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An Expert Looks at Check Fraud - How
To Prevent Business Fraud
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SUBJECT: HOW TO PREVENT BUSINESS FRAUD
HOW EMPLOYEES STEAL CASH
In discussing cash fraud schemes, it is important to understand exactly what the term cash means. Cash may be defined as any medium of exchange that a bank will accept at face value. It includes bank deposits, currency, checks, bank drafts and money orders.
Cash fraud schemes, therefore, are not limited to schemes in which employees steal currency. They also involve checks, bank drafts, and other forms of negotiable instruments. In general most cash fraud schemes committed by employees focus on either currency or checks.
The first categories of cash frauds that will be discussed are the cash theft schemes. It is important to remember that for purposes of this discussion, the term "theft" has been limited somewhat. Black's Law Dictionary defines theft as "the act of taking property without the owner's consent." This definition is so broad it would encompass all forms of employee fraud because any time an employee steals from his company, this necessarily involves the taking of the company's assets without consent. For our purposes, the term cash theft has been limited to mean schemes in which an employee physically removes cash from the company.
There are basically two ways a fraudster can steal cash from his or her employer. One is to trick the organization into making a payment for a fraudulent purpose. For instance, a fraudster might produce an invoice from a nonexistent company or submit a timecard claiming hours that he did not really work. Based on the false information that the fraudster provides, the organization issues a payment, e.g., by sending a check to the bogus company or by issuing an inflated paycheck to the employee. These schemes are known as fraudulent disbursements of cash. In a fraudulent disbursement scheme, the organization willingly issues a payment because it thinks that the payment is for a legitimate purpose. The key to these schemes is to convince the organization that money is owed.
The second way to misappropriate cash is to physically remove it from the organization through a method other than the normal disbursement process. For example, an employee might take cash out of his cash register, put it in his pocket, and walk out the door. Or, he might remove a portion of the cash from the bank deposit on his way to the bank. This type of misappropriation is what is referred to as a cash theft scheme.
Types of Cash Theft Schemes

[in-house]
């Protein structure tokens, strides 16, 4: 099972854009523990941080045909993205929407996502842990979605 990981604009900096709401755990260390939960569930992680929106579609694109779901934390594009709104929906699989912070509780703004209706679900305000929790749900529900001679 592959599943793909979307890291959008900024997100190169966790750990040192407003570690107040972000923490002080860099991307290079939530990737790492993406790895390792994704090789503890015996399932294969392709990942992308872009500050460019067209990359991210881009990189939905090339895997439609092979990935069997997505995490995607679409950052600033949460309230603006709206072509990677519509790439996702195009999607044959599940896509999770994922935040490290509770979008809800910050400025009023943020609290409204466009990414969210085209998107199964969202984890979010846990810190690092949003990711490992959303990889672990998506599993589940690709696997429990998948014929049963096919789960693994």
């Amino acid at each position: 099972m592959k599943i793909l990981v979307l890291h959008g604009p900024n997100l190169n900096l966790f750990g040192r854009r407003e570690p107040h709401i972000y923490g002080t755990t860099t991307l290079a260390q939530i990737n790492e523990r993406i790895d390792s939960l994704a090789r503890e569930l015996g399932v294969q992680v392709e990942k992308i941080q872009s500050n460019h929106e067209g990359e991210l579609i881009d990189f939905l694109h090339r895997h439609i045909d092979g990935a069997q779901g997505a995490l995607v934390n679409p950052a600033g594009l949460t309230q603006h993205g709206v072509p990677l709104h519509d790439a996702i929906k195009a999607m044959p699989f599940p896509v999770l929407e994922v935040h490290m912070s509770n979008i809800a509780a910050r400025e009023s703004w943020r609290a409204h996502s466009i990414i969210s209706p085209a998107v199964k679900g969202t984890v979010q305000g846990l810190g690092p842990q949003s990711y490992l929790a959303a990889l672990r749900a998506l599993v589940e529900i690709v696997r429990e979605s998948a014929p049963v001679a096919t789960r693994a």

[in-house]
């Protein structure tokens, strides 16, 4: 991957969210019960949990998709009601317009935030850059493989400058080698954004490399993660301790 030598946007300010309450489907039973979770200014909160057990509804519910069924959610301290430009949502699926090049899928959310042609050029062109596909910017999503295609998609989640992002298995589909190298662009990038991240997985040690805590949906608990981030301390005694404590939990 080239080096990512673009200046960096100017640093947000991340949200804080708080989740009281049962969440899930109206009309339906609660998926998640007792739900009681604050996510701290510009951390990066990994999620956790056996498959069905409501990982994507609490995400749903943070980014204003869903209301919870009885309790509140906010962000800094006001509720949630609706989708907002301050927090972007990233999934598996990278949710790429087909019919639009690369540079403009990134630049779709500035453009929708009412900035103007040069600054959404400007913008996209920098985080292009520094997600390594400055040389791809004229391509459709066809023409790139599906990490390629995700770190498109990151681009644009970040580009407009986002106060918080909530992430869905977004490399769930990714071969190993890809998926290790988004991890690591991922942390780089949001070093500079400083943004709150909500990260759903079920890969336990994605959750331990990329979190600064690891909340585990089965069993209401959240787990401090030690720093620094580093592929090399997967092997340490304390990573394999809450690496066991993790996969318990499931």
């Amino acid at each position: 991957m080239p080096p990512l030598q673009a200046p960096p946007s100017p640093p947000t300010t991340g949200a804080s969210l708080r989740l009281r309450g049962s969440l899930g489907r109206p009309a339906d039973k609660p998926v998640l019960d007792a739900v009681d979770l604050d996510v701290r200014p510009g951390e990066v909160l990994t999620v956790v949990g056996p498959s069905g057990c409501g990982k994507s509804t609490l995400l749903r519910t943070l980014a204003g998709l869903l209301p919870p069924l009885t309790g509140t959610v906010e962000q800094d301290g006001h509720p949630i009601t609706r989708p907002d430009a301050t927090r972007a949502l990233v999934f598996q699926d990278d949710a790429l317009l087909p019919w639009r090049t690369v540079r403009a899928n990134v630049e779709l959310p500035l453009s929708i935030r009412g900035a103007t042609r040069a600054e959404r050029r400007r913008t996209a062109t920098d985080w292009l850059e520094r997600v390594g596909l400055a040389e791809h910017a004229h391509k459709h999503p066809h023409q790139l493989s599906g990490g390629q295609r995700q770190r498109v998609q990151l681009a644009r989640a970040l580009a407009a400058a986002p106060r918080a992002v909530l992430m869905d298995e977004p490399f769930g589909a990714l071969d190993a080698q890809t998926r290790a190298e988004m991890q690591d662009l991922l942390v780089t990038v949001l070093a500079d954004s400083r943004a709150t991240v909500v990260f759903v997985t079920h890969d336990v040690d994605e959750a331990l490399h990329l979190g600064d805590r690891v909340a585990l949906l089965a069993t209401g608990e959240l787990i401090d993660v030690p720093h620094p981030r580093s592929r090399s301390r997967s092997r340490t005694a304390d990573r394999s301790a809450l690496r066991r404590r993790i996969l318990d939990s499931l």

Cash theft schemes may be divided into two categories, skimming and larceny. The difference in the two types of schemes depends completely on when the cash is stolen.
Cash larceny is the theft of money that has already appeared on a victim organization's books, while skimming is the theft of cash that has not yet been recorded in the accounting system. The way an employee extracts the cash may be exactly the same for a cash larceny or skimming scheme.
Skimming and Larceny
Skimming is the removal of cash from an organization before the cash has been recorded in the organization's books. Because the money is stolen before it appears on the books, skimming is known as an "off-book" fraud. The absence of any recorded entry for the missing money also means there is no direct audit trail left by a skimming scheme. The fact that the funds are stolen before they are recorded means that the organization may not be "aware" that the cash was ever received. Consequently, it may be very difficult to detect that the money has been stolen.
Skimming can occur at any point where funds enter a business, so almost anyone who deals with the process of receiving cash may be in a position to skim money. This includes salespersons, tellers, waitpersons, and others who receive cash directly from customers. In addition, many skimming schemes are perpetrated by employees whose duties include receiving and logging customers' mail payments. Employees may be able to slip checks out of the incoming mail rather than posting the checks to the proper revenue or customer accounts.
The basic structure of a skimming scheme is simple: Employee receives payment from a customer, employee pockets payment, employee does not record the payment. There are a number of variations on the basic plot; however, depending on the position of the perpetrator, the type of company that is victimized, and the type of payment that is skimmed. In addition, variations can occur depending on whether the employee skimssales or receivables.
The vast majority of skimming schemes involve the theft of incoming sales, as opposed to receivables. The reason is that receivables skimming is harder to conceal. If a customer owes a certain amount on an account receivable, that customer's payments are expected. As a result, if an employee steals an incoming payment from the customer, the payment will be missed.